Kobe Bryant's death reverberates throughout NBA; Kyrie Irving mourns loss of closs friend and mentor

Rick Laughland

It's still hard to fathom that the sports world and the world at large is without the presence of Kobe Bryant. Of course the eight other victims, including Bryants 13-year old daughter Gianna, should be remembered and their families should be in everyone's thoughts and prayers as well.

For Kyrie Irving, the basketball legend's death hit especially hard. Bryant served as Irving's mentor throughout much of his career. When asked what active player Bryant said he remains closest with, the answer wasn't LeBron James, Kawahi Leonard or Kevin Durant, but Irving himself. 

After overcoming a 3-1 deficit to the 73-9 record-setting Warriors squad in the 2016 NBA Finals to captured the Cleveland Cavaliers first ever NBA Championship, it was Bryant and his daughter Gianna whom Irving Facetimed live in the postgame locker room celebration to share the moment with him. Irving thanked him for his guidance and support throughout that run. 

For those that want to poke and prod at Irving's perceived lack of toughness or fragile mental frame of mind, there shouldn't be a single person that can criticize Irving for missing Sunday's game at Madison Square Garden. 

Upon signing with the Nets, Irving admitted that his grandfather's death hit him especially hard and was a contributing factor for why basketball wasn't at the forefront of his mind during his time in Boston. Death is never easy to deal with, whether it's friends, family or role models we may have looked up to, but never met. For Irving, this was a personal situation that impacted him on a deep level.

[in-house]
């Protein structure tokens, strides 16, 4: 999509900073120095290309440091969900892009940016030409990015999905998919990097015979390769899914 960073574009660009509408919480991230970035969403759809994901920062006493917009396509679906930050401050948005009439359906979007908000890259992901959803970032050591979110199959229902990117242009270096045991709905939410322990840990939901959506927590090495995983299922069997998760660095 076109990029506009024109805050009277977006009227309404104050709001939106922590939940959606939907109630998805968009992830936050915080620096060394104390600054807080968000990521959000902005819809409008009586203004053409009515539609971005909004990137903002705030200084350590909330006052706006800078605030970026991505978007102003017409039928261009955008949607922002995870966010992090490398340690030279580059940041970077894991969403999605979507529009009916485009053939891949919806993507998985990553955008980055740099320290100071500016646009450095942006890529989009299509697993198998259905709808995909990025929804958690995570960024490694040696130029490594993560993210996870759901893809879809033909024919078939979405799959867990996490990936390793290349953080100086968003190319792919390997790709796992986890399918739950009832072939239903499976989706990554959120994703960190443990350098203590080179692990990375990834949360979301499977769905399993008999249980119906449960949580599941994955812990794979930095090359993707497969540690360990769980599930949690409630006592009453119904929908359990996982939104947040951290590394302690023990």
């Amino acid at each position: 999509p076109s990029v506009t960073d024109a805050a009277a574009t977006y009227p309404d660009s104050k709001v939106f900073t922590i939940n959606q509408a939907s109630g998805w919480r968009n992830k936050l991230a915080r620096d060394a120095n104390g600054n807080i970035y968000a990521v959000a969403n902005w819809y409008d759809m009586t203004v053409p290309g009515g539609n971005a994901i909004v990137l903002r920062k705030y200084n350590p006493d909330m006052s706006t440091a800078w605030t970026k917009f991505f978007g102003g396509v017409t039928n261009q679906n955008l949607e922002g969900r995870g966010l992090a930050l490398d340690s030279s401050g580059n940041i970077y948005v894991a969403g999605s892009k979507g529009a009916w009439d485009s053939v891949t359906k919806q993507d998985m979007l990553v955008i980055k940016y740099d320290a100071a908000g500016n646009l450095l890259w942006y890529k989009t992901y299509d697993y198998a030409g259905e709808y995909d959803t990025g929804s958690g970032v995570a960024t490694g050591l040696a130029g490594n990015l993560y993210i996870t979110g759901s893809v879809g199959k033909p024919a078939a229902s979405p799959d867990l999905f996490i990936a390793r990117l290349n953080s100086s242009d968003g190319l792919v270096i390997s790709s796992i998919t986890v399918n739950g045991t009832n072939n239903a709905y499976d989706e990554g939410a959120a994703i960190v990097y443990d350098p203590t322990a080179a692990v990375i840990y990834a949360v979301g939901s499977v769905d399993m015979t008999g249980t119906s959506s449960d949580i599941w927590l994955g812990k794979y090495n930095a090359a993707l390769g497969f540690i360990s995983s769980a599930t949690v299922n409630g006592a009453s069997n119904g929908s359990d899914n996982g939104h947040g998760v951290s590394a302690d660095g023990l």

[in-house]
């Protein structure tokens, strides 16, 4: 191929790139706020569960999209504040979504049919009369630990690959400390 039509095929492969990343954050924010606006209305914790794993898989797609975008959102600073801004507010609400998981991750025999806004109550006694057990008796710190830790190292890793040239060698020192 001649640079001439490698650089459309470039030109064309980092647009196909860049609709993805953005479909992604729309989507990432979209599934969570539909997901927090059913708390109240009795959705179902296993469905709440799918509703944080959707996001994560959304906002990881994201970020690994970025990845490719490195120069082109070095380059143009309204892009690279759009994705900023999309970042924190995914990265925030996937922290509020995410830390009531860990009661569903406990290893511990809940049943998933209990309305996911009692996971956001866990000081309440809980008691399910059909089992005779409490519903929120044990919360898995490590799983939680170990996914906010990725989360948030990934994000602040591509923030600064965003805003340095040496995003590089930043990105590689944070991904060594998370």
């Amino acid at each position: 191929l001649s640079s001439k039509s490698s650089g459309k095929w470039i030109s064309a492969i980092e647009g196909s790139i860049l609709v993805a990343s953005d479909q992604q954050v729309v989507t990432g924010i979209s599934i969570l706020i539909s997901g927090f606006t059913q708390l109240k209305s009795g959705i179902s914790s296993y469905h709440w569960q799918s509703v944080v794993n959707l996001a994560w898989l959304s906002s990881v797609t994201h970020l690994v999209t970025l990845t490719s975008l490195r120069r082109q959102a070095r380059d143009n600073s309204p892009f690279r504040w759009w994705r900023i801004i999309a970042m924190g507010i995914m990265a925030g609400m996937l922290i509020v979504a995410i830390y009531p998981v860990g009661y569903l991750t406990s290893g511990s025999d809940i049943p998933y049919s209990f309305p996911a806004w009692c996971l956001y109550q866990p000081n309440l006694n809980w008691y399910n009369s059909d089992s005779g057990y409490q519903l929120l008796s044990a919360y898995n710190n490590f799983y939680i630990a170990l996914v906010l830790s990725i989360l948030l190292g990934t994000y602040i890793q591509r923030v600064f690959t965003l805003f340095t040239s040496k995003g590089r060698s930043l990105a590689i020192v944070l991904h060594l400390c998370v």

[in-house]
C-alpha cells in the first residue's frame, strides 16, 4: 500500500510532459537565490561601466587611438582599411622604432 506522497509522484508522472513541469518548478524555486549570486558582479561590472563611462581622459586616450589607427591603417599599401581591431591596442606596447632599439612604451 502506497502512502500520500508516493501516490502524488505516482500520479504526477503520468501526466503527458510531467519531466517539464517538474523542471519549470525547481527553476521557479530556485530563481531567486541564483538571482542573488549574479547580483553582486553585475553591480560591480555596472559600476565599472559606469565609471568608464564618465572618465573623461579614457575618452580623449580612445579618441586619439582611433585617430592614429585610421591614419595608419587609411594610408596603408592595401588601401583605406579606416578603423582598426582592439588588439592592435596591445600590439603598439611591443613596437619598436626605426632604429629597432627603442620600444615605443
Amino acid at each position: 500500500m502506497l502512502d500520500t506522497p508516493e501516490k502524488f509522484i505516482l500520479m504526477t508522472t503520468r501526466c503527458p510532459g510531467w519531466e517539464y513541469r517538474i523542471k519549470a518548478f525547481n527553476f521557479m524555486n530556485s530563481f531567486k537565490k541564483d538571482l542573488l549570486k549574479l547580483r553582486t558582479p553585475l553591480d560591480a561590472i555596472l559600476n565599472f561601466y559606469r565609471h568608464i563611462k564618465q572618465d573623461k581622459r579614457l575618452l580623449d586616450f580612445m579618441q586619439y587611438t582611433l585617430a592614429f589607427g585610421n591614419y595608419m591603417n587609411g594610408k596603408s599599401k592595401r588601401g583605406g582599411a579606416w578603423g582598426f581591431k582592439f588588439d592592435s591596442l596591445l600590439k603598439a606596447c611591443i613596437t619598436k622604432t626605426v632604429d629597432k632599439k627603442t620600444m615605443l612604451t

As a journalist that has covered MLB, NBA and the NFL over the past decade, I never had the opportunity to meet or interview Kobe. I didn't know him on a personal level, but watched him from afar. HIs basketball ability was awe-inspiring. As a basketball player, I'd force myself to stay up late for his West Coast games to see him dominate the competition and sink clutch four quarter baskets. 

Upon reflection, Bryant's reach went beyond the sport of basketball. It was his relentless pursuit of perfection and unwillingness to accept anything less than 100 percent from his teammates that separated him from even some of the game's best players. His passion and dedication for the game jumped off the screen.

For someone who enjoyed playing basketball growing up, the thought that one of the game's all-time legends and iconic players is no longer with us is just unfathomable. 

For Irving, one of the NBA's most talented and popular players, the loss has to be incredibly painful. Watching NBA teams take 24-second shot clock violations in honor of Kobe and Gianna's favorite player Trae Young take a 8-second backcourt violation to pay homage to him is touching as well. 

A legend, gone too soon, Kobe Bryant, 41, will be remembered forever.  

Comments (1)
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BallisLife
BallisLife

Seeing Kyrie cry pregame today was crushing


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